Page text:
Nemechek: They buy it or make me go buy it, or I have like 50 in the warehouse waiting to come out. Trying to get rid of it all.
Q: Of the cars you’ve had the opportunity to drive in recent years, what have you enjoyed the most?
Nemechek: Man, they’re all fun. … They are so much fun. The brakes aren’t very good on them. All. You have to lead them.
Right now all I drive is (stock cars). The prototype guys didn’t come and asked me to drive.
Q: But you have, in competition?
Nemechek: Oh yeah. Oh yeah. I have to drive at night in Sebring (Florida). The first night pass in a prototype. Ass hauled.
Q: If 59-year-old Joe Nemechek had told your 29-year-old version that one day you would do an overnight stint in a prototype at Sebring, what would he have said?
Nemechek: Man, at the time…I knew what they were, but it felt like I would never get the chance to do this. Yeah, heck. One of these times, I hope my son, when he gets some of his stuff figured out, so hopefully we can do 24-hour errands or things like that. I would have fun doing that.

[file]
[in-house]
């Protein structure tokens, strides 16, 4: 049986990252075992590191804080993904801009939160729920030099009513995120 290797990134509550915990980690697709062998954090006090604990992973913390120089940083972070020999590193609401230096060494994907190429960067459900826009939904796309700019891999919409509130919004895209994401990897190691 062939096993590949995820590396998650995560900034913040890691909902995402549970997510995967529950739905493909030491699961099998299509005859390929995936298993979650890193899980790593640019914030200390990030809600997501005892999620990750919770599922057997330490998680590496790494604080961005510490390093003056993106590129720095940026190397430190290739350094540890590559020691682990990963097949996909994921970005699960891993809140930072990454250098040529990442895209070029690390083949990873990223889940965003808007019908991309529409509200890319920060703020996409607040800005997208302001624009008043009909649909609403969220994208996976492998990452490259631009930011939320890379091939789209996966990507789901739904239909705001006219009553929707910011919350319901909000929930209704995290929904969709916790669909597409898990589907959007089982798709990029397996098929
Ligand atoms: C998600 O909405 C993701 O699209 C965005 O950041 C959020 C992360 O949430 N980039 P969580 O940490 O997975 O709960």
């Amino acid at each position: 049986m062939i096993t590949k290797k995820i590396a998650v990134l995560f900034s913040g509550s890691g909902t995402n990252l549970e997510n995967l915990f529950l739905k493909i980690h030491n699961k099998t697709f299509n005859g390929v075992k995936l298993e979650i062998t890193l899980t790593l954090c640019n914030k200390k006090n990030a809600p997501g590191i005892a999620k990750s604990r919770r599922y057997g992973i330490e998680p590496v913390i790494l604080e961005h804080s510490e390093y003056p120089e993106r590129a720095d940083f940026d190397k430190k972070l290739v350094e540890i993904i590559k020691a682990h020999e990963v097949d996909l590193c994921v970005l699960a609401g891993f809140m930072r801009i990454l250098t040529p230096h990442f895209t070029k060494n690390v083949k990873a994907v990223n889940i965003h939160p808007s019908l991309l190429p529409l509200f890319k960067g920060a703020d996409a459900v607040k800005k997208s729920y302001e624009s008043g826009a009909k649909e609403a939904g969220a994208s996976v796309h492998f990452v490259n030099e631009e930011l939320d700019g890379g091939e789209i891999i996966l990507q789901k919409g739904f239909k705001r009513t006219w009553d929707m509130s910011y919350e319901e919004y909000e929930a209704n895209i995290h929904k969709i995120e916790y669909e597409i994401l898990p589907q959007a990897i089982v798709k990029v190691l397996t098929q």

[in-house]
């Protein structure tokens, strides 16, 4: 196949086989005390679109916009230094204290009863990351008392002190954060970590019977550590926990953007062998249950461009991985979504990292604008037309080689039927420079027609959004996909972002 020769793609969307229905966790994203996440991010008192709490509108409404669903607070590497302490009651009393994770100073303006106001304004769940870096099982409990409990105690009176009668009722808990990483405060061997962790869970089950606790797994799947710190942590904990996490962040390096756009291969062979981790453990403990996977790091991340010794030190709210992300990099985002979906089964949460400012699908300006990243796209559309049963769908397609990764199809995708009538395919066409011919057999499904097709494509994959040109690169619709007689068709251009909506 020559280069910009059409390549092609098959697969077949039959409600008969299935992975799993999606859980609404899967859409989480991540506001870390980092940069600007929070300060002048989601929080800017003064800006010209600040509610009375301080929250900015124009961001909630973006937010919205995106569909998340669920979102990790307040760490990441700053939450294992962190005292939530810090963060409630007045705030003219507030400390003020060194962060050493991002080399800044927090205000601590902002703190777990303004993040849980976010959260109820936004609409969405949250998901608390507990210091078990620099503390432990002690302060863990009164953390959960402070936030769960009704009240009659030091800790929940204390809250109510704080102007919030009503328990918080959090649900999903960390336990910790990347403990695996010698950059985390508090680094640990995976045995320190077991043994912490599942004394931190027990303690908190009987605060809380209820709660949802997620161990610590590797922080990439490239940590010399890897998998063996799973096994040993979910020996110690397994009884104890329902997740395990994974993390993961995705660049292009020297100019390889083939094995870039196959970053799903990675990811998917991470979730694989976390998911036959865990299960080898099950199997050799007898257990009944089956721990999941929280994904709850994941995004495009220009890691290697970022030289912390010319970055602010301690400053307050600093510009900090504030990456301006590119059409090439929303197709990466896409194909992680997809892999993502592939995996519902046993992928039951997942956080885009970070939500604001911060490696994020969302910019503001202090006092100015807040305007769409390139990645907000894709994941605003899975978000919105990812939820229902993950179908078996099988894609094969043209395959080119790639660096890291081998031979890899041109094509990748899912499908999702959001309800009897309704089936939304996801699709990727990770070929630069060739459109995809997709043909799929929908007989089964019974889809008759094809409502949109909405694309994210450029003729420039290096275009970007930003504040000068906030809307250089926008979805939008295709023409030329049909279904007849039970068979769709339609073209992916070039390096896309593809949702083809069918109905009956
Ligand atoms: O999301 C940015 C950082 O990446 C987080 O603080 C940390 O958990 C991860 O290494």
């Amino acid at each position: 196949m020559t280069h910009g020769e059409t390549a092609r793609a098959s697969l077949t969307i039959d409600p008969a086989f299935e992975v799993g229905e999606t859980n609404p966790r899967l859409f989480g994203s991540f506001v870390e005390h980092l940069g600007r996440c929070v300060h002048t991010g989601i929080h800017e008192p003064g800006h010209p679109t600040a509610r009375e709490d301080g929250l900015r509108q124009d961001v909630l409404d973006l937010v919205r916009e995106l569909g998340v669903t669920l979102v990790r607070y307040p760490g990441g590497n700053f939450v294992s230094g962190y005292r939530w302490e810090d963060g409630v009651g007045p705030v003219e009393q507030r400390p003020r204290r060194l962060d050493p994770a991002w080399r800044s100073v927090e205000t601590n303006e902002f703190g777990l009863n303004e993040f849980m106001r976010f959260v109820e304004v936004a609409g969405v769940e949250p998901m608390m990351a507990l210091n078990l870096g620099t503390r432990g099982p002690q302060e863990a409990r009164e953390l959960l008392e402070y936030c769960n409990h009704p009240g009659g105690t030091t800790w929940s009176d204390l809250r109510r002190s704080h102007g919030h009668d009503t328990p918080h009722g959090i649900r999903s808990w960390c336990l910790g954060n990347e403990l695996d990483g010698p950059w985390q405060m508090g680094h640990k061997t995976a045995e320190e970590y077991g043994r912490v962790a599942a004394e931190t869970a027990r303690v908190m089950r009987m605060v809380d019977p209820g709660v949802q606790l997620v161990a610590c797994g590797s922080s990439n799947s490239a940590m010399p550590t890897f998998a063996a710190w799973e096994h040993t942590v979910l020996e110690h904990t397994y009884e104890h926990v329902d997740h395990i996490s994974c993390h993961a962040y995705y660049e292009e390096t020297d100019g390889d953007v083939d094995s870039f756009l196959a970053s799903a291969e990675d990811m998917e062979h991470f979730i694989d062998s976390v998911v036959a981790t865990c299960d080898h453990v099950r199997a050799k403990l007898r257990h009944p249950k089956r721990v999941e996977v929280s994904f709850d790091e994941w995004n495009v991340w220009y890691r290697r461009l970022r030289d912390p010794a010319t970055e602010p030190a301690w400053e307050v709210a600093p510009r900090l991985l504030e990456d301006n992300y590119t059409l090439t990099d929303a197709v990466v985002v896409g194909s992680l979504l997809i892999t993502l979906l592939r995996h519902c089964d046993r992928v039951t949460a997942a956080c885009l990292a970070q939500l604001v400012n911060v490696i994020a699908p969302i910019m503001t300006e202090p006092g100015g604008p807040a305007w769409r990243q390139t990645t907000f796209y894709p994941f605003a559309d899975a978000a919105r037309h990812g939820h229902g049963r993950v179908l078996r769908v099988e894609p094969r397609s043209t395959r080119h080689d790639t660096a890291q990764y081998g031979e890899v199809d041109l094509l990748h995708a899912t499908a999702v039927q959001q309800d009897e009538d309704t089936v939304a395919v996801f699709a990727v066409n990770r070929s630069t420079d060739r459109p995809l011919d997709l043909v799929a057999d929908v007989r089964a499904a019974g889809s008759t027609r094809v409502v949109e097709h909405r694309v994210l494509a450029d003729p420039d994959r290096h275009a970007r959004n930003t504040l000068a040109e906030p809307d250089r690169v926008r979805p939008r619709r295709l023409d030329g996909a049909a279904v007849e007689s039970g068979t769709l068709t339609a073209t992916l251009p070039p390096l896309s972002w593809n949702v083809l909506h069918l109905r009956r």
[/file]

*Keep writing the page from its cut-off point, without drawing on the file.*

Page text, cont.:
I love to race, man. I will drive anything. It does not matter.
Q: But a 24-hour race…?
Nemechek: Oh, yes, you need co-pilots. But yes, I completely agree.
Nemechek: Everywhere. Never mind.
Q: Le Mans?
Nemechek: Oh yeah. Everywhere. It’s perfect.
Q: What is your identity now? Are you Joe Nemechek the vintage racer, the ex-NASCAR guy, or the father of John Hunter?
Nemechek: Yeah…I am all of the above. But my biggest thing right now is the former NASCAR driver who is an engineer who knows how to take a stock car, put them together right, make them go fast, drive right and not break.
This is the key to vintage racing. These people spend a lot of money to come to the track and they have to race all weekend. When I first came here, man, everyone was cracking up. It was like, Holy Moly, I couldn’t believe it. I kind of got my hands on it, helped out a few people and, man, picked up a bunch of them and they never broke down. It’s kind of my trademark. …
Q: This matches your background. You were one of those very practical guys.